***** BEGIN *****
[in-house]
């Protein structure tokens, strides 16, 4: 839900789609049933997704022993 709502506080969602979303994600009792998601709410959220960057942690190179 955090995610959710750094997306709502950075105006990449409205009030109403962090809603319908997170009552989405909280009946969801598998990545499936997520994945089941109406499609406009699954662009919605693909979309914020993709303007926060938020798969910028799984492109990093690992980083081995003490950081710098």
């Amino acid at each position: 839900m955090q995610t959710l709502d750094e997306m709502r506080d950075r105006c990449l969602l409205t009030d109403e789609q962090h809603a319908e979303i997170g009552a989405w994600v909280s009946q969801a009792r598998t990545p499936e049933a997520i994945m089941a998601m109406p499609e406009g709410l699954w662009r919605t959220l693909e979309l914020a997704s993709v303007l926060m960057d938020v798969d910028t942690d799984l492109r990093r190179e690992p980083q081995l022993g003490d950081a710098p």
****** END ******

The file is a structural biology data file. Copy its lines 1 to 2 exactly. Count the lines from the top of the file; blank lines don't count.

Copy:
[in-house]
């Protein structure tokens, strides 16, 4: 839900789609049933997704022993 709502506080969602979303994600009792998601709410959220960057942690190179 955090995610959710750094997306709502950075105006990449409205009030109403962090809603319908997170009552989405909280009946969801598998990545499936997520994945089941109406499609406009699954662009919605693909979309914020993709303007926060938020798969910028799984492109990093690992980083081995003490950081710098």